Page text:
Monday, May 19, 2014


Obscurity of the Day: Do You Know

An early entry in the 'oddball facts' genre was Do You Know by Walter Kaharl. It was originally syndicated by McClure, and the earliest I've been able to find it starting is on December 13 1926. Since Ripley's Believe It or Not, the king of the oddball fact, did not really catch on as an international phenomenon until 1929, Mr. Kaharl may have actually approached his panel not as a me-too but thinking he was actually doing something original.

Where Kaharl's panel couldn't measure up to the soon-to-be Ripley blockbuster is that former's panels, in addition to only serving up a single odd fact, are wordy and ... dare I say it ... too informative. Whereas Ripley is pithy and dramatic, Kaharl is plodding. I'd love to find Ripley's treatment of candle fish as a comparison, because I'm sure his version is delightfully grotesque, probably featuring a lurid sketch of a burning fish face.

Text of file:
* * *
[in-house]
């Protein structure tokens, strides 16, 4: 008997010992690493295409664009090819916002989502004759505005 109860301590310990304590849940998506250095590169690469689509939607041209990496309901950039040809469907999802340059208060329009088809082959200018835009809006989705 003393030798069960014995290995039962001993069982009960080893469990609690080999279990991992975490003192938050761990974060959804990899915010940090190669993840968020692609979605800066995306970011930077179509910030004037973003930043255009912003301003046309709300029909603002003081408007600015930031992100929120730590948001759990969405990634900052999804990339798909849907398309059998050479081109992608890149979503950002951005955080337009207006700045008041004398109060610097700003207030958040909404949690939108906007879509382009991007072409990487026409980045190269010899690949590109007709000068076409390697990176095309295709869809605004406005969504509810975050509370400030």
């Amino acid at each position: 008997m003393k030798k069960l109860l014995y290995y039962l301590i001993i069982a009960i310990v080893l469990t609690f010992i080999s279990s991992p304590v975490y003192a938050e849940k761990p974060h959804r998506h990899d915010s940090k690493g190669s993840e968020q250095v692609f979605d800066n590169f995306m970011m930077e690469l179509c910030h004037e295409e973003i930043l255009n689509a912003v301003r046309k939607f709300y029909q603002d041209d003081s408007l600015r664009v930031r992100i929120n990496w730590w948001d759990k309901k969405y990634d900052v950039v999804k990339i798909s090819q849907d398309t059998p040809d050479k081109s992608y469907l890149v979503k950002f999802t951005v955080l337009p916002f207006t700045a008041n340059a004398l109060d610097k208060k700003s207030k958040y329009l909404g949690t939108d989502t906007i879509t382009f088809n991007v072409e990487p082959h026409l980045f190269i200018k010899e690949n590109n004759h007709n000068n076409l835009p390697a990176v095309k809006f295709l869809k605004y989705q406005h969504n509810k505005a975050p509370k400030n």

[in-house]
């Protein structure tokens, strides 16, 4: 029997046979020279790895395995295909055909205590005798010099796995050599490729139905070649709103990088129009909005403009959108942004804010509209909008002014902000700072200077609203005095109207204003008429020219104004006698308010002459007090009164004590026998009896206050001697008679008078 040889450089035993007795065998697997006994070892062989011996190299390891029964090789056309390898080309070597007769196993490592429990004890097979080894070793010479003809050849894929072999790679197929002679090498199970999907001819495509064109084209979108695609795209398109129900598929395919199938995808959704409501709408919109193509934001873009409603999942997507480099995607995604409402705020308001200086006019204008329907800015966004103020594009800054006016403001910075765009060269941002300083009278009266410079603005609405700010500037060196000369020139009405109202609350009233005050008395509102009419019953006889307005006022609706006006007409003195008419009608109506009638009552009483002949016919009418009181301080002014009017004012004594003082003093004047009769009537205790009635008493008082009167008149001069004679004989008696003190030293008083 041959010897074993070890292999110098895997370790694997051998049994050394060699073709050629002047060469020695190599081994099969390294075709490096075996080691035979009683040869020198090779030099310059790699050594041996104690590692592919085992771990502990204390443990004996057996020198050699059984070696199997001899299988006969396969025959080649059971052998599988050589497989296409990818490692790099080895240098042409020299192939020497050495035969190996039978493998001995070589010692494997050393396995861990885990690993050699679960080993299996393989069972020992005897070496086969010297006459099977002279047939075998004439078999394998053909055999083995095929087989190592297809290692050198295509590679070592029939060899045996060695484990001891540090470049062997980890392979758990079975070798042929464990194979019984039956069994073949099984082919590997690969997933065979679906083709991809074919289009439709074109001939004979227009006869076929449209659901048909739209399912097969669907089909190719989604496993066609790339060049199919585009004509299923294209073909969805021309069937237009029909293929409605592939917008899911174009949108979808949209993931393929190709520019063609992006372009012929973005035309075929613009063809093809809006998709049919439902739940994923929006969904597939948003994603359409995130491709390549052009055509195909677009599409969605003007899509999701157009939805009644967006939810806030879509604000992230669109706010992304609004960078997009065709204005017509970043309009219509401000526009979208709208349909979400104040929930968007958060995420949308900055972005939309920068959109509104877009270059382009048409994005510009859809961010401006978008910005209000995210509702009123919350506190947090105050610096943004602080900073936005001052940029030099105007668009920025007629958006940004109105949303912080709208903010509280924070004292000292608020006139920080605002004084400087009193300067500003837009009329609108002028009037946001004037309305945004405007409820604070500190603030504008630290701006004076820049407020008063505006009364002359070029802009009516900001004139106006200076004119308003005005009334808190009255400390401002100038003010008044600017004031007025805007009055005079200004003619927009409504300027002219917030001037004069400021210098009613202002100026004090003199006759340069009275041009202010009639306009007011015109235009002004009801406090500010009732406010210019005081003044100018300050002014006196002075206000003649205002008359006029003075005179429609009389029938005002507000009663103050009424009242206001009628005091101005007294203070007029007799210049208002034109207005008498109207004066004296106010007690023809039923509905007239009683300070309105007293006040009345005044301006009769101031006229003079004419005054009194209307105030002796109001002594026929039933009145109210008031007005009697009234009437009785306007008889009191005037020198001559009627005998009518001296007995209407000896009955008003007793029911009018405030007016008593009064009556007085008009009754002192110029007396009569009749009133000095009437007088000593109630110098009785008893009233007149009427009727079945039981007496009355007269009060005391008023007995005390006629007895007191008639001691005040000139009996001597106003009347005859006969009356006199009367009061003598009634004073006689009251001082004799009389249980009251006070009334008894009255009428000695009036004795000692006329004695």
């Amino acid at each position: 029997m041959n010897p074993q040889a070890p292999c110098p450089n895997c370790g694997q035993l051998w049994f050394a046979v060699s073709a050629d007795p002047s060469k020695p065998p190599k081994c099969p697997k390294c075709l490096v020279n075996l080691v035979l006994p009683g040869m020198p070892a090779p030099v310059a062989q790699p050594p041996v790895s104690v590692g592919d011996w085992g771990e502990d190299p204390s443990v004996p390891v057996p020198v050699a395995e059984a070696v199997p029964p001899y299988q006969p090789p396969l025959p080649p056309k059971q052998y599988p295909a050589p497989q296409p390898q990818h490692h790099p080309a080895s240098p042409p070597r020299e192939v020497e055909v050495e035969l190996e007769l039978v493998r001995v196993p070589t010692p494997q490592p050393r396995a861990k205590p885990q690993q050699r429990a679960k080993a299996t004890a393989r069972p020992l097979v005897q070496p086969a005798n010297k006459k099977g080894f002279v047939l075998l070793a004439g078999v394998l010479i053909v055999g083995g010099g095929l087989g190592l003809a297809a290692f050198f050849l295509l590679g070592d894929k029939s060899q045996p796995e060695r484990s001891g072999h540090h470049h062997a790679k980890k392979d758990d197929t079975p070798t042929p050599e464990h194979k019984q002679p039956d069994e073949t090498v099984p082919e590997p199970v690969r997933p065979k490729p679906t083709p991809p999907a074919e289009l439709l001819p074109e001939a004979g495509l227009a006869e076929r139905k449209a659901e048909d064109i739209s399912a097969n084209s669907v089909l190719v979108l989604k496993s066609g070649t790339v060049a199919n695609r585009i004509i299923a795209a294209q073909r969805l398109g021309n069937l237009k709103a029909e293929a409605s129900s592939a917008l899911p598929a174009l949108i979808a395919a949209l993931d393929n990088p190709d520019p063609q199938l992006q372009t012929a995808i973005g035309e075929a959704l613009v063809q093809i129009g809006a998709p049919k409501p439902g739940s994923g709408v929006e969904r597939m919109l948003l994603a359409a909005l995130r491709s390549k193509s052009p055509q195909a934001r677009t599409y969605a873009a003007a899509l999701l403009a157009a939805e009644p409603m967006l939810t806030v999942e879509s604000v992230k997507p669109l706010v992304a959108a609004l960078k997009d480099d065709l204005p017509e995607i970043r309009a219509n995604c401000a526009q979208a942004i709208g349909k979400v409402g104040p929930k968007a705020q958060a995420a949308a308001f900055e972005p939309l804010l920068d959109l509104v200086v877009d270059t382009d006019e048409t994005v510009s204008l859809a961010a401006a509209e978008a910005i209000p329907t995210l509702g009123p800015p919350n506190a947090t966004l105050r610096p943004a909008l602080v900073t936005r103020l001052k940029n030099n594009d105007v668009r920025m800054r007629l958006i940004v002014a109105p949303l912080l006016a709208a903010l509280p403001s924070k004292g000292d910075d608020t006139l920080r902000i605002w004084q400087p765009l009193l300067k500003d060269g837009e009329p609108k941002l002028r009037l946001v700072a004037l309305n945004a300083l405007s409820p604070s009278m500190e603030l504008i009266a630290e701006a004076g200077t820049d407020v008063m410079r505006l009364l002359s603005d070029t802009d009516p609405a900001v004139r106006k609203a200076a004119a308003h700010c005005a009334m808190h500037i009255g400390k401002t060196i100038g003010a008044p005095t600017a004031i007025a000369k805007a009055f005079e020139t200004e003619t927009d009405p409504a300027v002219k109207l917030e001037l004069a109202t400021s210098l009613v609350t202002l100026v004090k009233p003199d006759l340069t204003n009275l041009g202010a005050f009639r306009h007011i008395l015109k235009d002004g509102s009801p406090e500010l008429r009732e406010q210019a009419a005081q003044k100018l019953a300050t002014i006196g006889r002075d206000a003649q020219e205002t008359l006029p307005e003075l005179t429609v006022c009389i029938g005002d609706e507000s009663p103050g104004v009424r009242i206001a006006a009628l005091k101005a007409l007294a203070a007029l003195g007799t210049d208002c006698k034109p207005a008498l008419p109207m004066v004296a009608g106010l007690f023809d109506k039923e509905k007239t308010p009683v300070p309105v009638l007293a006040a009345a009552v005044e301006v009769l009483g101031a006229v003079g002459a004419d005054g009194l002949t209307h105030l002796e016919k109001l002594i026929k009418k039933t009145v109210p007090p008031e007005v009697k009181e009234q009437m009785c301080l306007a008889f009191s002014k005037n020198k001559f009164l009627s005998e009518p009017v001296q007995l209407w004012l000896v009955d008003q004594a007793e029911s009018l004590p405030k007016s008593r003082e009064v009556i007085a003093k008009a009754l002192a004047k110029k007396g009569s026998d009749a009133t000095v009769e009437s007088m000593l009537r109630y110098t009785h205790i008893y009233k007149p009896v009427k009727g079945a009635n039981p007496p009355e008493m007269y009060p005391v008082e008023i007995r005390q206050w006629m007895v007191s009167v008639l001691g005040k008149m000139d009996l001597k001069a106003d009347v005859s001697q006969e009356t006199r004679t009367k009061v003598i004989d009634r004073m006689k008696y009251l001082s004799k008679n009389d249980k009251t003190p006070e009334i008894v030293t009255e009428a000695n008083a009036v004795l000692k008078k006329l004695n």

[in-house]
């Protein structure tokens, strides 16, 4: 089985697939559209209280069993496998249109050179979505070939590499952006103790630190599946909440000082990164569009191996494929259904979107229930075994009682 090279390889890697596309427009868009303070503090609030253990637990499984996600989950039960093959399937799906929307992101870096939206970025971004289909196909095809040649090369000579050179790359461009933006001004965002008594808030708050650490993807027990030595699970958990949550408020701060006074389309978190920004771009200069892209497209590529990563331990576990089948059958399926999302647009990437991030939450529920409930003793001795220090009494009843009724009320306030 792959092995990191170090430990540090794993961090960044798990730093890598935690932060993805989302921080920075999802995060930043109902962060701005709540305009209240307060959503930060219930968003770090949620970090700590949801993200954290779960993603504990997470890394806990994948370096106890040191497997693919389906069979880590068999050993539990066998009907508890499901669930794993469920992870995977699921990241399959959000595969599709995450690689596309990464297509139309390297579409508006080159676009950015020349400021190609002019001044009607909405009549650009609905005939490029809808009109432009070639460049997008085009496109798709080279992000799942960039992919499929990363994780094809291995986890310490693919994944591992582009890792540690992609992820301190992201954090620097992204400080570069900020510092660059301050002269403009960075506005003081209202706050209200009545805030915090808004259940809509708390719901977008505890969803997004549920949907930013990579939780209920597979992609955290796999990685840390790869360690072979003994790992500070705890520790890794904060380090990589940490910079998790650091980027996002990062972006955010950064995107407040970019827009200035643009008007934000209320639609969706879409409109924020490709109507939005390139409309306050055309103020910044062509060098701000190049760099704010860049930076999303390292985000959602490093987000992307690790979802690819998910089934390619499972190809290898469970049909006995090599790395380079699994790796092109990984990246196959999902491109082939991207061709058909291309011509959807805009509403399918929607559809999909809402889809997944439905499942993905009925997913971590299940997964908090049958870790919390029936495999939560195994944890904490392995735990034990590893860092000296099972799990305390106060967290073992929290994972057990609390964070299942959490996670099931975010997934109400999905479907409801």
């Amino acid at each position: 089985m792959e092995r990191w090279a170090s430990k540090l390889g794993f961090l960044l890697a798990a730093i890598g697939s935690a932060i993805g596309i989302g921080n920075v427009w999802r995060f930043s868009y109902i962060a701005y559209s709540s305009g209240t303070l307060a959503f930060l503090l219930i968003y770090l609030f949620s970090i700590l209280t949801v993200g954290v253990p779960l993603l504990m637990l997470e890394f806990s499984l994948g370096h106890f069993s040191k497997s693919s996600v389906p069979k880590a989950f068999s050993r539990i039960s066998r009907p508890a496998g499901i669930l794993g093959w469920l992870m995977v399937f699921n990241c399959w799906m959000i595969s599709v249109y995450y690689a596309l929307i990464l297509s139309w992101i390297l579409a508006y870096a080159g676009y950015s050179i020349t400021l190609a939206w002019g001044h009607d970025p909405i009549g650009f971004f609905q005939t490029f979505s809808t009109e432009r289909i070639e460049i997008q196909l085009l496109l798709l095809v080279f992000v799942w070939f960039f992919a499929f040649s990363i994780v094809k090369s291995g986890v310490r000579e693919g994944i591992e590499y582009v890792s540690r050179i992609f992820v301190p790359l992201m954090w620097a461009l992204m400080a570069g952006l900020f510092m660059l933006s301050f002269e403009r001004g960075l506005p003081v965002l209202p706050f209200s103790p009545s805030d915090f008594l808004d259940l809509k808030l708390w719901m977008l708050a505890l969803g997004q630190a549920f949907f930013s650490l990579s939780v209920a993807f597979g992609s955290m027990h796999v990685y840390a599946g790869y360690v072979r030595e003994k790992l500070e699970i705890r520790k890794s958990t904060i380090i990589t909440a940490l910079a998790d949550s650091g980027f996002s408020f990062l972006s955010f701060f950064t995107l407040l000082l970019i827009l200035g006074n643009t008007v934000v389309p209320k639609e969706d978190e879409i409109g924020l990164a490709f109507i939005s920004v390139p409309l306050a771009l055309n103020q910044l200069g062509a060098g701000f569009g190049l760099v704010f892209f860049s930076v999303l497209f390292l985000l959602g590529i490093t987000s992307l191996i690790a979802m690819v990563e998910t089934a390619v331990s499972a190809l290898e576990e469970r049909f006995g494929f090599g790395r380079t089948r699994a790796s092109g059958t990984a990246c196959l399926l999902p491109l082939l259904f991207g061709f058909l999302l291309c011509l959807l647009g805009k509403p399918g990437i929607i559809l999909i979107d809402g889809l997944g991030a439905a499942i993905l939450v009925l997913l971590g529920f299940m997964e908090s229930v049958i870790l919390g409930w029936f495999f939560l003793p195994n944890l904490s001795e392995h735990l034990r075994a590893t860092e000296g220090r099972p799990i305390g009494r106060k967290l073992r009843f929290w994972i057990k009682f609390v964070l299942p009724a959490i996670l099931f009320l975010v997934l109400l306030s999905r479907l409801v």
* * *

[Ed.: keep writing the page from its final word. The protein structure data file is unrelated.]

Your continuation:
Kaharl's panel never caught on with McClure, but it did continue until 1929 through their auspices. In 1930, the backstock of the feature was apparently sold to Western Newspaper Union, which redistributed the old panels to their weekly newspaper clients until at least 1935, and perhaps later.

Alex Jay has done some research on Kaharl and found evidence that he may have adapted his panel feature into an advertising piece -- more tomorrow with Alex Jay's Ink-Slinger Profile.


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